Currie’s work now takes him on regular expeditions to Mongolia’s Nemegt formation where he recent uncovered Tyrannosaur fossils that may indicate pack hunting behaviour and to the foothills of Argentina, to find more new dinosaur species.

Professor Currie stated:

“If you look at my habits, unless it’s work related and I can find a dinosaur there, I probably haven’t been there.  It’s definitely my science and the inquisitive mind about where dinosaurs have been.  What’s the significance of the dinosaurs of Argentina to the dinosaurs of Alberta, for instance.  On the face you’d think nothing, but basically right before dinosaurs went extinct, Alberta-style dinosaurs started showing up in South America.  Why was it so late?  We can learn a lot from asking questions like that.”

When asked where else in the world he would like to work, Professor Currie said that he would like to go to Africa, one part of the world he has not worked in extensively as yet.  Certainly, with a number of new and amazing dinosaur discoveries from countries such as Angola, Botswana and Niger there are probably a lot of prehistoric animal fossil remains on that continent for Professor Currie and his colleagues to explore.

10 04, 2012

Google Shopping Reviews of Everything Dinosaur

By | April 10th, 2012|Everything Dinosaur News and Updates, Press Releases|0 Comments

Customer Reviews of Everything Dinosaur

One of the many methods of checkout offered by Everything Dinosaur is a Google checkout option.  Customers who purchase dinosaur toys and games using this secure method are given the opportunity to provide a review/rating of the company they have purchased from.  Many of Everything Dinosaur’s customers have been happy to provide information to Google about Everything Dinosaur.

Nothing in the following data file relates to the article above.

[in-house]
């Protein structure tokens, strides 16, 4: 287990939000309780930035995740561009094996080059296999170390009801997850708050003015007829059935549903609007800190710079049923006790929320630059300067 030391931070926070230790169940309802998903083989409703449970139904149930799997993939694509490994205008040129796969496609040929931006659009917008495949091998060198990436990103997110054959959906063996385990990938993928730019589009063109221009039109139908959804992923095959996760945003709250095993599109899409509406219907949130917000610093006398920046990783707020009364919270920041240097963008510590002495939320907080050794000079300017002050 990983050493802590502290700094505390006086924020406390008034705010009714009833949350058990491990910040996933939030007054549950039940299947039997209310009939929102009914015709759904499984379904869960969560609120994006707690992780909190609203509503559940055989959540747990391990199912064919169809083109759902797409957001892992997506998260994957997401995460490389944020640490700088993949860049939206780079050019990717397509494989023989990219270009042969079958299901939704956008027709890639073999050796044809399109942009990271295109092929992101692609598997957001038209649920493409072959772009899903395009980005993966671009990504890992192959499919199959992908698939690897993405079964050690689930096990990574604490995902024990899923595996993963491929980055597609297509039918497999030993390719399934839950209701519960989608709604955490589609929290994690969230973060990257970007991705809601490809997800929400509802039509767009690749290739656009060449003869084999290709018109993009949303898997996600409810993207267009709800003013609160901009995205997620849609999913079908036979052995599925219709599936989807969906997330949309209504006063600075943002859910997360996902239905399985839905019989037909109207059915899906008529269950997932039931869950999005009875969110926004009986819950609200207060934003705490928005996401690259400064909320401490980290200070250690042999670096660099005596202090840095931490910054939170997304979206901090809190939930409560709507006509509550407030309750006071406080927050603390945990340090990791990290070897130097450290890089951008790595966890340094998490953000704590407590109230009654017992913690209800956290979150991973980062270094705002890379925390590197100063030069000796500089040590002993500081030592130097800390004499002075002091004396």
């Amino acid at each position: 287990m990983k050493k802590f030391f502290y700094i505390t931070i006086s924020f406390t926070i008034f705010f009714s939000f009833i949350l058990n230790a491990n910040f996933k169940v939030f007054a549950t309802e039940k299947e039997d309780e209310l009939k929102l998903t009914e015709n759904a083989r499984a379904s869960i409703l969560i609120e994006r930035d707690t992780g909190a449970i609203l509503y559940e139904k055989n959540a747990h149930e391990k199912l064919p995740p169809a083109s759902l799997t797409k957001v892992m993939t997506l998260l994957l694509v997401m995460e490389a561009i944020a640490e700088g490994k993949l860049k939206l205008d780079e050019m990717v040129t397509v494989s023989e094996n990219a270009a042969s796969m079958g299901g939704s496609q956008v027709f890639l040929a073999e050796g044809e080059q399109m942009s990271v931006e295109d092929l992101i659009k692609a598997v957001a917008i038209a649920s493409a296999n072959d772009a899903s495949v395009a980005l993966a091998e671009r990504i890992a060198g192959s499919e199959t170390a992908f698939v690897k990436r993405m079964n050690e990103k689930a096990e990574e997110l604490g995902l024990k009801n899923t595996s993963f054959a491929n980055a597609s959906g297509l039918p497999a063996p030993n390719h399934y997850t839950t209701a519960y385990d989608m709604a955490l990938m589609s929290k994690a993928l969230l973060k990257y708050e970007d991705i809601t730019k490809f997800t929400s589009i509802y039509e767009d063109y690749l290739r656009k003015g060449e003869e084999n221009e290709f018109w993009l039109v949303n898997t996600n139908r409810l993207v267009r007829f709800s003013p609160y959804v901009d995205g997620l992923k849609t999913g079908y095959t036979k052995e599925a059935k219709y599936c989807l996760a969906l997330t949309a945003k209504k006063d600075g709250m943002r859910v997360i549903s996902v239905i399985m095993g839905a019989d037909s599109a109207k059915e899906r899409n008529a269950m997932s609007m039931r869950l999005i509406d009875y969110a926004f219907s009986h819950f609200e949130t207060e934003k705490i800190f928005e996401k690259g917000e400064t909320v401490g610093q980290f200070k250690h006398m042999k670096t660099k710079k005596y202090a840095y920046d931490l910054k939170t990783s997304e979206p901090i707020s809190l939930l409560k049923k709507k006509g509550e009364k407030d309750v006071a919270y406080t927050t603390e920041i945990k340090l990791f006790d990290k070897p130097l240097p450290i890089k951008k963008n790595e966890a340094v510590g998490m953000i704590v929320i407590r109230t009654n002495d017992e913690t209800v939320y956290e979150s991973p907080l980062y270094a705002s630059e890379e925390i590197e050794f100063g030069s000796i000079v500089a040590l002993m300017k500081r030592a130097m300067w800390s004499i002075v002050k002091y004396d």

The company has amassed over 580 customer comments and product reviews on its own website, and there is a respectable total of twenty-four reviews about Everything Dinosaur on the Google Shopping site.  When purchasers are invited to place a review with Google, they can rate the seller, using a simple five-star rating.  It is gratifying to note that thanks to our dedicated team members and their customer service twenty-one ratings are the maximum five stars with the other three a respectable four stars.  We are grateful for all the feedback we receive from our customers. Everything Dinosaur’s customer rating is an excellent 4.875 or put another way 97.5%.

9 04, 2012

A Review of the Collecta Dead Triceratops Dinosaur Model

By | April 9th, 2012|Everything Dinosaur Products, Everything Dinosaur videos|2 Comments

Collecta Triceratops Dinosaur Reviewed

In recognition of the excellent new introductions into the Collecta dinosaur model range, we have produced a video review of one of the more unusual additions to the range.  Collecta have introduced a replica of dead Triceratops, a model that shows evidence that this large, Late Cretaceous herbivore had been attacked by a Tyrannosaurus rex.